Disruptive Trends in Healthcare: Unpacking the Evolving Provider Landscape and Opportunities for Growth
By Shelly Carolan Multiple disruptive trends continue to alter the healthcare landscape. This is the first of a four-part series to share our insights into...
By Shelly Carolan
Multiple disruptive trends continue to alter the healthcare landscape. This is the first of a four-part series to share our insights into these trends and to identify the leadership qualities, skills and vision required to navigate them. Let’s begin by examining the changing provider landscape: where care is taking place.
Setting the Stage
Today’s healthcare provider landscape has evolved dramatically over the years. Services previously delivered only in acute hospitals are now being offered in various settings with hybrid care solutions increasingly at the forefront.
There are many catalysts for this evolution including: value-based care, cost reductions, technological advancements, changing quality metrics and shifting consumer expectations, all of which affect where care is delivered.
A timeline of the provider landscape evolution – “the where” of care – follows:
- Acute care setting: hospital/institutional settings were initially the only places where interventional and intensive care could be offered, in part due to cost of technology and labor to support that care.
- Office / specialty physicians: advancement in techniques and technologies (and the cost reductions associated) facilitated more distributed diagnostics and interventional care. Value-based care initiatives also recognized that long-stay acute care did not create the best outcomes. As a result, specialty offices and centers became primary points for acute care.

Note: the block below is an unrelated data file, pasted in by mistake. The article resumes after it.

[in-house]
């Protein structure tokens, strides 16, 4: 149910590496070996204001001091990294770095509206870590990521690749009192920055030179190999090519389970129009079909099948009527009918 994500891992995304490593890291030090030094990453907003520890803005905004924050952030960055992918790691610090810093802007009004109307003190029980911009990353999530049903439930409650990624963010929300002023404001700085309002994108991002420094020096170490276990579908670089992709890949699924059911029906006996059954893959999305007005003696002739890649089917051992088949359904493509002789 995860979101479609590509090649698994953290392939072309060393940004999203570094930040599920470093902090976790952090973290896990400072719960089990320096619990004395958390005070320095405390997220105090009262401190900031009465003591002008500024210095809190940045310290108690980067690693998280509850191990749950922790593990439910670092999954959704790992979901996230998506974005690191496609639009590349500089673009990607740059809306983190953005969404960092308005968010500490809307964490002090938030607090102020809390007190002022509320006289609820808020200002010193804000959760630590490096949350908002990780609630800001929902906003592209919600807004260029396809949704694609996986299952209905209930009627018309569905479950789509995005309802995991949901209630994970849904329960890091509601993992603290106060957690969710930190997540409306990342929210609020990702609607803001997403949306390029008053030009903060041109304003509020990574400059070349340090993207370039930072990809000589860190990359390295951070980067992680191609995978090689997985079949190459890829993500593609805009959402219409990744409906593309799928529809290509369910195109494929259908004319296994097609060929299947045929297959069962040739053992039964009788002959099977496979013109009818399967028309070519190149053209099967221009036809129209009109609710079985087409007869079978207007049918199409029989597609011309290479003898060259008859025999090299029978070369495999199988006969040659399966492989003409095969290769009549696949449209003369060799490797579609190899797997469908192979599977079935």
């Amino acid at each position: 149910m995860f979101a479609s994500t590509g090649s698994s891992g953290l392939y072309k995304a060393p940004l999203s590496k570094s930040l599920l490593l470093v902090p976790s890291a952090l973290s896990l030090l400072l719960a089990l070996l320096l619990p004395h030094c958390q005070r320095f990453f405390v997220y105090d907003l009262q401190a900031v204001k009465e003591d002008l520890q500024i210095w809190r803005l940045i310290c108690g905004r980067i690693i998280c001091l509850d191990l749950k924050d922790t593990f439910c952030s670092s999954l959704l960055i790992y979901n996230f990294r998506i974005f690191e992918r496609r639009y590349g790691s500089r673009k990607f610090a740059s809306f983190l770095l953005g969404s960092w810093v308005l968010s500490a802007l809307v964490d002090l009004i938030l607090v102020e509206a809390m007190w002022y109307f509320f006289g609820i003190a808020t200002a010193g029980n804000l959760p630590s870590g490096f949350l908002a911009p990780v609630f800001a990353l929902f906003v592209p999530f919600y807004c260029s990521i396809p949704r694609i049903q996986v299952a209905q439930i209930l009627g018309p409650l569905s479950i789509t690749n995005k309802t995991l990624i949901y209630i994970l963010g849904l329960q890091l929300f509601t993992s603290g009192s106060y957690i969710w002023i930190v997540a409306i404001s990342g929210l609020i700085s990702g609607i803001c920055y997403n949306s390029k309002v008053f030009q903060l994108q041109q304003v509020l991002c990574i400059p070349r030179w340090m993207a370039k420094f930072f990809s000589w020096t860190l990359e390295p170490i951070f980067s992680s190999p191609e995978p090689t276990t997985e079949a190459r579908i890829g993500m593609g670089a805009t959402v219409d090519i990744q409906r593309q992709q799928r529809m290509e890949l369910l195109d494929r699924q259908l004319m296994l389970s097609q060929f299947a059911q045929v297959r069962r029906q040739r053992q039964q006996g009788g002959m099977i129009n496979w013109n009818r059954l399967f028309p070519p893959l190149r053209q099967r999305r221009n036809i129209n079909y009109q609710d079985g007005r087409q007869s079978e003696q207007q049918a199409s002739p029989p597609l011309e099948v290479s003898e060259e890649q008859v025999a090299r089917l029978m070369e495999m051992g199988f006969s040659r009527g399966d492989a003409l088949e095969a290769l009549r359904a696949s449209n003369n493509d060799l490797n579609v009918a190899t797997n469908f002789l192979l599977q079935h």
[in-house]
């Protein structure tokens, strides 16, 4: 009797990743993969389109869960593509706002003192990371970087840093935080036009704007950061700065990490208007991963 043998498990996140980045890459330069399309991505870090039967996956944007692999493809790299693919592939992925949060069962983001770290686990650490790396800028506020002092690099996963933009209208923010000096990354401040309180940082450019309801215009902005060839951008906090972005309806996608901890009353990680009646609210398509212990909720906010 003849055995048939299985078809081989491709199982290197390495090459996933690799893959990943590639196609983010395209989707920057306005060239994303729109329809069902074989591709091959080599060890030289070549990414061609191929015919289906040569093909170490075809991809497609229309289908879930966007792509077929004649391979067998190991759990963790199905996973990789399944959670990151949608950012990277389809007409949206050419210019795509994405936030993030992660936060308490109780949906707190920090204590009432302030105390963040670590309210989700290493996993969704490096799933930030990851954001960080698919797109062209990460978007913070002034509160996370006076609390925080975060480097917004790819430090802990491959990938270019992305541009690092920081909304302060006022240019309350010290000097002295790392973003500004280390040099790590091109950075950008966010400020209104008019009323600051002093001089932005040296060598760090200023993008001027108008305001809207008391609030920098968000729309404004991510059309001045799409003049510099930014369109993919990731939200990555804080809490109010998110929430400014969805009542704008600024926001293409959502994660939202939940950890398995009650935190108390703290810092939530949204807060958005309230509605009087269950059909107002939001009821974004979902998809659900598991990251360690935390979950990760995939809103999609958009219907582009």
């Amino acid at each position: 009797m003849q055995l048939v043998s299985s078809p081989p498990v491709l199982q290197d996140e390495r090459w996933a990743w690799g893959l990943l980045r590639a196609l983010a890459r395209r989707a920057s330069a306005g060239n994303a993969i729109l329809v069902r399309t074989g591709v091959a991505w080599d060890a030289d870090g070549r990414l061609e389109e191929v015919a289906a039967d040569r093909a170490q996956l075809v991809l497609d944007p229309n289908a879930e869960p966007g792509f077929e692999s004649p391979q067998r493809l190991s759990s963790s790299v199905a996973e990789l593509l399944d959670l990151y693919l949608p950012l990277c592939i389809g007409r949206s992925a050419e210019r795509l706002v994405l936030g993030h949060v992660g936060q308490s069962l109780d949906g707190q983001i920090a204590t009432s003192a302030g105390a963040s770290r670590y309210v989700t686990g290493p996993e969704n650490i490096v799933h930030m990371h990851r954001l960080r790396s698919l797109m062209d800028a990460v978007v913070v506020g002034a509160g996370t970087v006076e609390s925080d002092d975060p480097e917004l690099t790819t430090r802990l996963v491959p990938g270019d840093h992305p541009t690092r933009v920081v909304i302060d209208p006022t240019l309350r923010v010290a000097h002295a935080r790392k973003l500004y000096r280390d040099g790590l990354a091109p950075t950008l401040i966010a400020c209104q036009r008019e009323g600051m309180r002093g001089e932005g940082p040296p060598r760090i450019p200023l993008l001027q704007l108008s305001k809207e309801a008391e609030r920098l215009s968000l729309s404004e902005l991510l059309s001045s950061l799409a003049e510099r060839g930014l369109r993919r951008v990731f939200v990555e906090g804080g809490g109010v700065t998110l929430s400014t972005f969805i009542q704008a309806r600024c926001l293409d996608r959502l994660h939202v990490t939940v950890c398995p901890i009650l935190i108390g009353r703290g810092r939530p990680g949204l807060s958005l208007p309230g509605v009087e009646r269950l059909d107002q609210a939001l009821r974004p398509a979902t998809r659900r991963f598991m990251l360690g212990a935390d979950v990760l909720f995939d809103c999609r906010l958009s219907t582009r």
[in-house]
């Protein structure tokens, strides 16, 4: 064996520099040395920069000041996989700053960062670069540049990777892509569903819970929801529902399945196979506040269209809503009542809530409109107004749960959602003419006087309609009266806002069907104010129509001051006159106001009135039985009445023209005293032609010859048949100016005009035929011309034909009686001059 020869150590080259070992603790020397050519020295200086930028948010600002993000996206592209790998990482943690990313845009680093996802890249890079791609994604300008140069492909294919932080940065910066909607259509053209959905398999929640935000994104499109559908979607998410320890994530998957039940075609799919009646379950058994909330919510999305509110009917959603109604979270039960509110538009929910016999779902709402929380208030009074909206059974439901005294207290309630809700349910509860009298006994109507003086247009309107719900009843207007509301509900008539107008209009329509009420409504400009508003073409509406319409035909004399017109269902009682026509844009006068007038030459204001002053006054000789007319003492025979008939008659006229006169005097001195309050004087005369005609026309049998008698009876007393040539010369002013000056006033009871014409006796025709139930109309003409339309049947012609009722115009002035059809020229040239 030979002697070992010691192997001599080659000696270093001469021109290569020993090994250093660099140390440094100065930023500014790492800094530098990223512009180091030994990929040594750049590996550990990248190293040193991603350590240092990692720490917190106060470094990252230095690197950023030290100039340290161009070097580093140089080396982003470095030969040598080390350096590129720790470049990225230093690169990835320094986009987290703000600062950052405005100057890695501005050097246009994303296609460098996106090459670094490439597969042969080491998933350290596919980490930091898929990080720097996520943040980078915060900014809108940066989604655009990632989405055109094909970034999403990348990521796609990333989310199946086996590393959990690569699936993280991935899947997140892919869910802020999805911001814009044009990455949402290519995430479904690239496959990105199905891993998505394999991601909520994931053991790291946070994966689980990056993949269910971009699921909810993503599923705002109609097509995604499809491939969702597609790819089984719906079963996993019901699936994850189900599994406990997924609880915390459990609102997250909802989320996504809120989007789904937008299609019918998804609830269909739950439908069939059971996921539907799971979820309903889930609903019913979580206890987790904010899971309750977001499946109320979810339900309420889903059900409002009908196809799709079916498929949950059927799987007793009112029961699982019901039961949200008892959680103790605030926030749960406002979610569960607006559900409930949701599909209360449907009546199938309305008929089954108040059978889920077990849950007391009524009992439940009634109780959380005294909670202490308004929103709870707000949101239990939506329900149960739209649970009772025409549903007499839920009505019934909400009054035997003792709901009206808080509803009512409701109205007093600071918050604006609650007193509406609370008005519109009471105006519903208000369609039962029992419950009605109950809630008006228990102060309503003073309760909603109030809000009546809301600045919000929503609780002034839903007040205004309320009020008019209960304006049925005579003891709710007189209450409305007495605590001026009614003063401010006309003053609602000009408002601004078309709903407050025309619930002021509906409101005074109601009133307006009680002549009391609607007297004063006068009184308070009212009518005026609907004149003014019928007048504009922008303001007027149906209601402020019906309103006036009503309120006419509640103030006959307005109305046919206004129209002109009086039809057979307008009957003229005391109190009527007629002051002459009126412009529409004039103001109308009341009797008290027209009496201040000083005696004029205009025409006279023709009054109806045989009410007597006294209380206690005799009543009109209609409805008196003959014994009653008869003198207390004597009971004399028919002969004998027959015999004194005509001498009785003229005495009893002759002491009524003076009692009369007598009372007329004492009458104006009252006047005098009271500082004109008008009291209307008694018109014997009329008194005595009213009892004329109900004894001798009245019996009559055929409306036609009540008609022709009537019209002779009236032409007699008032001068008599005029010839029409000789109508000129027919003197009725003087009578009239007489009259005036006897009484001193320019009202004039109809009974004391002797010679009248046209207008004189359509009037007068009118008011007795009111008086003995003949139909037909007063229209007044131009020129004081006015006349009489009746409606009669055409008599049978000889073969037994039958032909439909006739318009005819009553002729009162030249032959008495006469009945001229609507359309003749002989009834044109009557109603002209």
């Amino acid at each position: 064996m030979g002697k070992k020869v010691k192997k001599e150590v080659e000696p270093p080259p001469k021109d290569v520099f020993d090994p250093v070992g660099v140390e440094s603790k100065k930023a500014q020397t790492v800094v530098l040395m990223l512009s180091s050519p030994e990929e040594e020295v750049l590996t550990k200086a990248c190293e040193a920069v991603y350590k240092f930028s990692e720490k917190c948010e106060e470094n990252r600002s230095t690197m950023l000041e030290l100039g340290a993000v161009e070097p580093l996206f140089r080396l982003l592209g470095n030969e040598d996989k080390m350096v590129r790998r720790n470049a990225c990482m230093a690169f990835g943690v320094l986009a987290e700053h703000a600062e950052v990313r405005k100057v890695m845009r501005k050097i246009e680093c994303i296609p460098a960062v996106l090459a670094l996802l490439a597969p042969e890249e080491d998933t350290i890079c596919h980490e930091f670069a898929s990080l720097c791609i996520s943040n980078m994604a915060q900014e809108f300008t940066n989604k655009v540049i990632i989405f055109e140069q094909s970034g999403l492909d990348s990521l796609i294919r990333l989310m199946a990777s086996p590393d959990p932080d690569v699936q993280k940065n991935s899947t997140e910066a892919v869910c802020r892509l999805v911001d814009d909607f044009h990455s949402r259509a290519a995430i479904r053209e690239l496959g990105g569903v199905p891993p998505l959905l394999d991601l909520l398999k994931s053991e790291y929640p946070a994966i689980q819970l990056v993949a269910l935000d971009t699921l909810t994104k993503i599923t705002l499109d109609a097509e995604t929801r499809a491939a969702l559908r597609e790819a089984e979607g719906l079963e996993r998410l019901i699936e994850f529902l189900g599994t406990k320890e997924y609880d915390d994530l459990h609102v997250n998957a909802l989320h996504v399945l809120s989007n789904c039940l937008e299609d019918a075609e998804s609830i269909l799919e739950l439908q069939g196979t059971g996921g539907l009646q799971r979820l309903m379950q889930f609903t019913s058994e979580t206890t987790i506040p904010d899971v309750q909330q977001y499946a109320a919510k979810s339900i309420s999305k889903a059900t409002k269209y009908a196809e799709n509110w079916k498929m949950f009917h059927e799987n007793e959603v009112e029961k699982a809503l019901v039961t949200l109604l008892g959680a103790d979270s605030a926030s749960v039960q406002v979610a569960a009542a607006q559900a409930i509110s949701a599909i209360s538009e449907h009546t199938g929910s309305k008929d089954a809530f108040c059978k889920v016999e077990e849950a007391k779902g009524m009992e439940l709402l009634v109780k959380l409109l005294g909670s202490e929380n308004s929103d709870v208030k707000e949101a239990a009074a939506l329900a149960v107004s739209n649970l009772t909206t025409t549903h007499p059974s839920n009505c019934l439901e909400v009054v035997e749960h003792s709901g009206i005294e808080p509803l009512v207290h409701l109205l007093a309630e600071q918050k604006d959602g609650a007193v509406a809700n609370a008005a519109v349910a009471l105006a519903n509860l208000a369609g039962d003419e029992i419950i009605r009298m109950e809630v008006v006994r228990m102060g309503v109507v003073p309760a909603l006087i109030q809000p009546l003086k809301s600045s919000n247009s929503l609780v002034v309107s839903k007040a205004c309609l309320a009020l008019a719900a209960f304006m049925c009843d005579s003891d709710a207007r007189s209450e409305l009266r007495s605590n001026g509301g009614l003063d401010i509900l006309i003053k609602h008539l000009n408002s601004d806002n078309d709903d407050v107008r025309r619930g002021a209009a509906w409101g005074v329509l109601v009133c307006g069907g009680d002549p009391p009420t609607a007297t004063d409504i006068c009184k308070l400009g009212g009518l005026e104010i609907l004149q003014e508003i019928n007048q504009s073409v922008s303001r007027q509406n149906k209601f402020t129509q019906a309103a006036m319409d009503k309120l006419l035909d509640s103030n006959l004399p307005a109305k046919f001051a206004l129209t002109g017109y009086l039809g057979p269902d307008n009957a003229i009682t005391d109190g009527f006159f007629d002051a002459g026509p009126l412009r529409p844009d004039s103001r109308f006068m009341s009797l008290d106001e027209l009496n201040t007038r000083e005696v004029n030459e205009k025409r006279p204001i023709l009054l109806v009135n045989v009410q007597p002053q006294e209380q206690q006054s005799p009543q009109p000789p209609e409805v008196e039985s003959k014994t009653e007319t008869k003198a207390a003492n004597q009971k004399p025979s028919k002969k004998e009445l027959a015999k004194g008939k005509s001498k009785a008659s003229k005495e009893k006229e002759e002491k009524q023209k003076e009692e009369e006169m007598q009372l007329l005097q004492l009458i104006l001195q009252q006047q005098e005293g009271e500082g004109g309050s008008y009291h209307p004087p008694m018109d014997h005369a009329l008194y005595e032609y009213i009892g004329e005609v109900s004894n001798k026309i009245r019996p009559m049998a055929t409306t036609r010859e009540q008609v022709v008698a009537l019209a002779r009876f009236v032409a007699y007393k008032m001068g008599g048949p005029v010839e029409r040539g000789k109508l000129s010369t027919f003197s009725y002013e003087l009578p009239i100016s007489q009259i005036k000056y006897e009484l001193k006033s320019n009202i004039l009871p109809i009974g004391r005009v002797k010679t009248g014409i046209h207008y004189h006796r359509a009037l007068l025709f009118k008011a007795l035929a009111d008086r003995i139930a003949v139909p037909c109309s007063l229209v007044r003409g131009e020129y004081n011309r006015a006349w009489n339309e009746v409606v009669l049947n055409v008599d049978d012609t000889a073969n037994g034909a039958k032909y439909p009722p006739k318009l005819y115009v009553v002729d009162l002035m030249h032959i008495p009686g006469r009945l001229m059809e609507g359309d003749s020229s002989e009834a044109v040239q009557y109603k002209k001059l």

- Ambulatory care: continuing the trend toward distributed care, triage and early interventional care were pushed further to the perimeter, where lower structural costs were met with greater patient access.
- Virtual access to specialists from home: ongoing technological advancements – particularly self-diagnostics, remote monitoring and improved digital communications – now make virtual care viable. The pragmatic urgency of COVID-accelerated adoption significantly shortened the time between early adoption and market acceptance. Today, virtual care is an integral part of the care continuum.
- Retail access to providers (in-person and virtually): despite the accelerated adoption of virtual health, virtual care is not enough to ensure quality of care, consumer education and support, and close integration into that continuum. Furthermore, technology is still not fully accessible or trusted by many population segments. In essence, care at the perimeter still matters. As a result, we are seeing the rise of true retail care, and those retailers are using their scale, their widely distributed points of local presence and technology in tandem to create a new care paradigm.
- Emerging omnichannel approach: omnichannel healthcare delivery, or omnichannel care, refers to delivering health-related services across a spectrum from in-person clinics to digital tools such as virtual care and video or telephonic technologies. In addition, omnichannel or multichannel consumer experience and engagement is rapidly evolving and refers to the various tools used to communicate, educate and interact with healthcare consumers, patients and members. These include traditional mail, email, text messaging, chat apps, website portals and mobile or tablet applications.